Finally, recipients of new homes will choose the color of paint for their homes and paint the homes themselves.

"We are here not just to help people, but to help people help themselves," said Brother Reynolds. "We want to develop a program where we not only meet an immediate need, but also develop long-term capacity in individuals, families and the community."

In addition to these projects in Indonesia, the Church is continuing to complete community projects in the other tsunami-affected countries of Sri Lanka and Thailand. For example, in Sri Lanka the Church is building 650 boats. Also in Sri Lanka, small micro-credit loans are being issued to hundreds of women, formed into groups of five, to support each other in various livelihood efforts.

Brother Reynolds said, "We always tell recipients about the sacred funds that make the Church's efforts possible. We tell them a living prophet asked Church members to fast and pray for tsunami victims. The funds are sacred because they are free-will donations entrusted to the Church to help those in great need."

In Indonesia, "the predominately Muslim community members receiving assistance understand the law of the fast," he added. "It resonates with these people when we explain the principles behind the contributions that allow us to be in their village doing this good. I am very grateful for this and other principles that Islam and the restored gospel share in common, allowing us to bless one another's lives."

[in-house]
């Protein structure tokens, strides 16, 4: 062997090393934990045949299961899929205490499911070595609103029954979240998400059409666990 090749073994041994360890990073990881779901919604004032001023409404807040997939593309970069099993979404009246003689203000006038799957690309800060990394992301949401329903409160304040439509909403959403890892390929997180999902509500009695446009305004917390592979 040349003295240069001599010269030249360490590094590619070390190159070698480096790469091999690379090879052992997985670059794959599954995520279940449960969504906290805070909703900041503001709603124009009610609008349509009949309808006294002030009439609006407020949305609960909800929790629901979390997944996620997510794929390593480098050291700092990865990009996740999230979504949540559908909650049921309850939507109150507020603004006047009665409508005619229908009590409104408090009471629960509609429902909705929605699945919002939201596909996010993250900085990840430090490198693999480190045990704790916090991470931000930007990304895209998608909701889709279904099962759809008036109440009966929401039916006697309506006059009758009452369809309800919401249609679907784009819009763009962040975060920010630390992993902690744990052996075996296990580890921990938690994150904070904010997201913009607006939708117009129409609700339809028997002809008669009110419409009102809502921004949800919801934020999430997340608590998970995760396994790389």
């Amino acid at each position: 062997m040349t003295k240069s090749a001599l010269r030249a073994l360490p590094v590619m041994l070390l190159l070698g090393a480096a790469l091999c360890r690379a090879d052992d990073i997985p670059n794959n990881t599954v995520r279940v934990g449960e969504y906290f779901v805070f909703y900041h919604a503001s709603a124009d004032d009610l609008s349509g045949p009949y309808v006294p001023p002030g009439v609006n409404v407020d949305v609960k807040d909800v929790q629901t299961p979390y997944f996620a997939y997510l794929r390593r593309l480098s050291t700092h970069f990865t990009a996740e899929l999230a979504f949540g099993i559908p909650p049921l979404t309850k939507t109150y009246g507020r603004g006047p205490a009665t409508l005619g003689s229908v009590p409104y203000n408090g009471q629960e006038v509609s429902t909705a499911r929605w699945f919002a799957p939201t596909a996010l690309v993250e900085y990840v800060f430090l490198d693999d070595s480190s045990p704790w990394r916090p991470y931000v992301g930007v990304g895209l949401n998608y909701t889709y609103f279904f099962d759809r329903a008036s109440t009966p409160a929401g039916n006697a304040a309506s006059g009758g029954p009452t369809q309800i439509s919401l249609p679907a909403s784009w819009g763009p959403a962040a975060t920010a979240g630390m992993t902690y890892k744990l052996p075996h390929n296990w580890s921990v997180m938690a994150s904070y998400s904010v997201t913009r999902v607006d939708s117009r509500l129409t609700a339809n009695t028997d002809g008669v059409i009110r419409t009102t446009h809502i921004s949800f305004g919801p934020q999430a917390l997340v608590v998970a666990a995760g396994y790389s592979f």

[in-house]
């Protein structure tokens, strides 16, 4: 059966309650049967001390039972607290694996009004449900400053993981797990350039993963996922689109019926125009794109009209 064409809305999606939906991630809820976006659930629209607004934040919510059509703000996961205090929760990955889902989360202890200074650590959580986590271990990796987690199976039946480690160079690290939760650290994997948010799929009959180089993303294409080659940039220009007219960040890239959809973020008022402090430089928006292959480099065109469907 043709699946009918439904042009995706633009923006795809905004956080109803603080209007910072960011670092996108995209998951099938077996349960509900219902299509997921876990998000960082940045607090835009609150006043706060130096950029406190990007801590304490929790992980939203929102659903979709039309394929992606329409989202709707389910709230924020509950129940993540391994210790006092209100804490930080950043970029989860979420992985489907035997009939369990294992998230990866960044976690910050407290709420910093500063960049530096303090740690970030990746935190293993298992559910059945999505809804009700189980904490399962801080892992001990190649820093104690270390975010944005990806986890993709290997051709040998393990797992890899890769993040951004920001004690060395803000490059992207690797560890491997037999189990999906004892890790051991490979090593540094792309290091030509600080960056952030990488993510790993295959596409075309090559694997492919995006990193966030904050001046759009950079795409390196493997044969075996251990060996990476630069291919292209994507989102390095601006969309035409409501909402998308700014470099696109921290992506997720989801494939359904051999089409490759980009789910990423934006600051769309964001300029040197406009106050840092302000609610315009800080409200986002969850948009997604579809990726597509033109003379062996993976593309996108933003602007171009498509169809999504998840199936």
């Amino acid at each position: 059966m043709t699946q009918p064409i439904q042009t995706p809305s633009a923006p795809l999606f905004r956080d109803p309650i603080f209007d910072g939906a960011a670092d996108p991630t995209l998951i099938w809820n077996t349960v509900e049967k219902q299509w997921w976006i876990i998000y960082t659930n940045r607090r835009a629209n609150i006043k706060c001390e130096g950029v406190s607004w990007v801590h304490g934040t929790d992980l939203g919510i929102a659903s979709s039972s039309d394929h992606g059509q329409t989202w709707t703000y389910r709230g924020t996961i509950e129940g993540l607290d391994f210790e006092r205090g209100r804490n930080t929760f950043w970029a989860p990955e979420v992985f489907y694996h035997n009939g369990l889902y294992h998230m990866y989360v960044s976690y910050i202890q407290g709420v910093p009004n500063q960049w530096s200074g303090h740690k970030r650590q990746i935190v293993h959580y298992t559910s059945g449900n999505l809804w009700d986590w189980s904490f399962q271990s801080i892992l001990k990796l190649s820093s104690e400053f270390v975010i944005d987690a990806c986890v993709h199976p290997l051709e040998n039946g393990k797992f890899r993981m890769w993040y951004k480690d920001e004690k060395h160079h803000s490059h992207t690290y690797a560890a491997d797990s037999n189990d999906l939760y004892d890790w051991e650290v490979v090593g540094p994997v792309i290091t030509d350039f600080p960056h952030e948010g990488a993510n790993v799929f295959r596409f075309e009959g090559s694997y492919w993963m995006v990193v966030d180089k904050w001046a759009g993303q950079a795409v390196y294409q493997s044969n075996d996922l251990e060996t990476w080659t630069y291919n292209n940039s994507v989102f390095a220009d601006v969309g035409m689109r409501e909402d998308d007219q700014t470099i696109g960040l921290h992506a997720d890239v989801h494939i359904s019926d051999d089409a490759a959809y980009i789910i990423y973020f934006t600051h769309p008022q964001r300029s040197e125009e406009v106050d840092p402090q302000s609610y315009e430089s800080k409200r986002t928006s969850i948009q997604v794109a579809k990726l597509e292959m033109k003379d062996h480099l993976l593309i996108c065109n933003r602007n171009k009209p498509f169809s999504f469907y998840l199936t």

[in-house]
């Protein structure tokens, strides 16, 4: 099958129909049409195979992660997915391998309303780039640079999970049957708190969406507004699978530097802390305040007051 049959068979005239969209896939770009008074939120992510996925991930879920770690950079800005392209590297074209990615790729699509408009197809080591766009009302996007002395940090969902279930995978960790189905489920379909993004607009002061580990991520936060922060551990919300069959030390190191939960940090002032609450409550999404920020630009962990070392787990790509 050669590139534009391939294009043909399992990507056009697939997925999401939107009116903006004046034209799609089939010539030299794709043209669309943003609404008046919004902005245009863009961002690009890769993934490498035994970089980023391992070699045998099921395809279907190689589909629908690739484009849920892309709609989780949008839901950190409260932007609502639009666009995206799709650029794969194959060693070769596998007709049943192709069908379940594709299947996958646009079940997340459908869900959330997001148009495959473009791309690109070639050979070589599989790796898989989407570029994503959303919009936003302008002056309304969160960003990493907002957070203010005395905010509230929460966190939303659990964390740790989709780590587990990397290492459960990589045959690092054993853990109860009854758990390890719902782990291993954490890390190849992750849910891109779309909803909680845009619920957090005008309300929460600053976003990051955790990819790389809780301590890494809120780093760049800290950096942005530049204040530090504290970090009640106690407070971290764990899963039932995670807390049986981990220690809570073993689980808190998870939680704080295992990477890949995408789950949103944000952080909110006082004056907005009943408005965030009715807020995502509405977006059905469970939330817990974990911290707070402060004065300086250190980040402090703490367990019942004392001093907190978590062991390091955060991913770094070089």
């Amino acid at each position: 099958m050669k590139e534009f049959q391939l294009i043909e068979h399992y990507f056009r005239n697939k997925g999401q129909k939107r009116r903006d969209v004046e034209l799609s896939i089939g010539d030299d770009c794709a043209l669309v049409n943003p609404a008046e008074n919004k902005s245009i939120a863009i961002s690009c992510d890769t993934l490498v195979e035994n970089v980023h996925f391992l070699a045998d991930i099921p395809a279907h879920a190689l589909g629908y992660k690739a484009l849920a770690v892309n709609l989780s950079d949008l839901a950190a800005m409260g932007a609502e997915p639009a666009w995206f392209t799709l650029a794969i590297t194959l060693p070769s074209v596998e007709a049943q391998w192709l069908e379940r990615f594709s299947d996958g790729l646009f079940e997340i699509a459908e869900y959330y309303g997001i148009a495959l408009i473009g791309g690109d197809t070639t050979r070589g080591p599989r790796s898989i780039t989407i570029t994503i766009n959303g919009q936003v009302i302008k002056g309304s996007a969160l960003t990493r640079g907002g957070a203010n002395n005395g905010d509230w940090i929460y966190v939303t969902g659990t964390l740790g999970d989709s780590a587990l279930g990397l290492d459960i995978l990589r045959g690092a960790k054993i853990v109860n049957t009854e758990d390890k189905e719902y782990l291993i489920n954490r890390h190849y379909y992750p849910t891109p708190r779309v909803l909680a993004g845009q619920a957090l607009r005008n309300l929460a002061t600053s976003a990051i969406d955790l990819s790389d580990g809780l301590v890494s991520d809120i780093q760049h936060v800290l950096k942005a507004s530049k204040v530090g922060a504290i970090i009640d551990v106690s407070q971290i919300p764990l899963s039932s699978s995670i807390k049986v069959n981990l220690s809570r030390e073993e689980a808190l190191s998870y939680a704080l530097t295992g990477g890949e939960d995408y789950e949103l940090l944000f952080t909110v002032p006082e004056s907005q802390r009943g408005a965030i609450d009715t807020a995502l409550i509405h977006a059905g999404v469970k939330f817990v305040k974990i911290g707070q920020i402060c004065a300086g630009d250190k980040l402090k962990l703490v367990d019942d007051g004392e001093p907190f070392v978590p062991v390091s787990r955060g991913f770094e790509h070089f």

Boat remains on home -- located more than half a mile from the sea -- in Banda Aceh, 17 months after tsunami.
Boat remains on home -- located more than half a mile from the sea -- in Banda Aceh, 17 months after tsunami. Photo: Photo courtesy William Reynolds
Boat builder in Bireuen, Indonesia, works in yard where local laborers construct boats.   The Church is funding 80 boats in the areas as part of livelihood project for local fisherman.
Boat builder in Bireuen, Indonesia, works in yard where local laborers construct boats. The Church is funding 80 boats in the areas as part of livelihood project for local fisherman. Photo: Photo courtesy William Reynolds
Representative model home is the same type and construction that will be used in Church's humanitarian project to build approximately 1,000 homes in Indonesia.
Representative model home is the same type and construction that will be used in Church's humanitarian project to build approximately 1,000 homes in Indonesia. Photo: Photo courtesy William Reynolds
Medical Rehabilitation Center, funded by the Church.
Medical Rehabilitation Center, funded by the Church. Photo: Photo courtesy William Reynolds
Patient at Kesdam Military Hospital tries on artificial leg at Medical Rehabilitation Center, funded by the Church.
Patient at Kesdam Military Hospital tries on artificial leg at Medical Rehabilitation Center, funded by the Church. Photo: Photo courtesy William Reynolds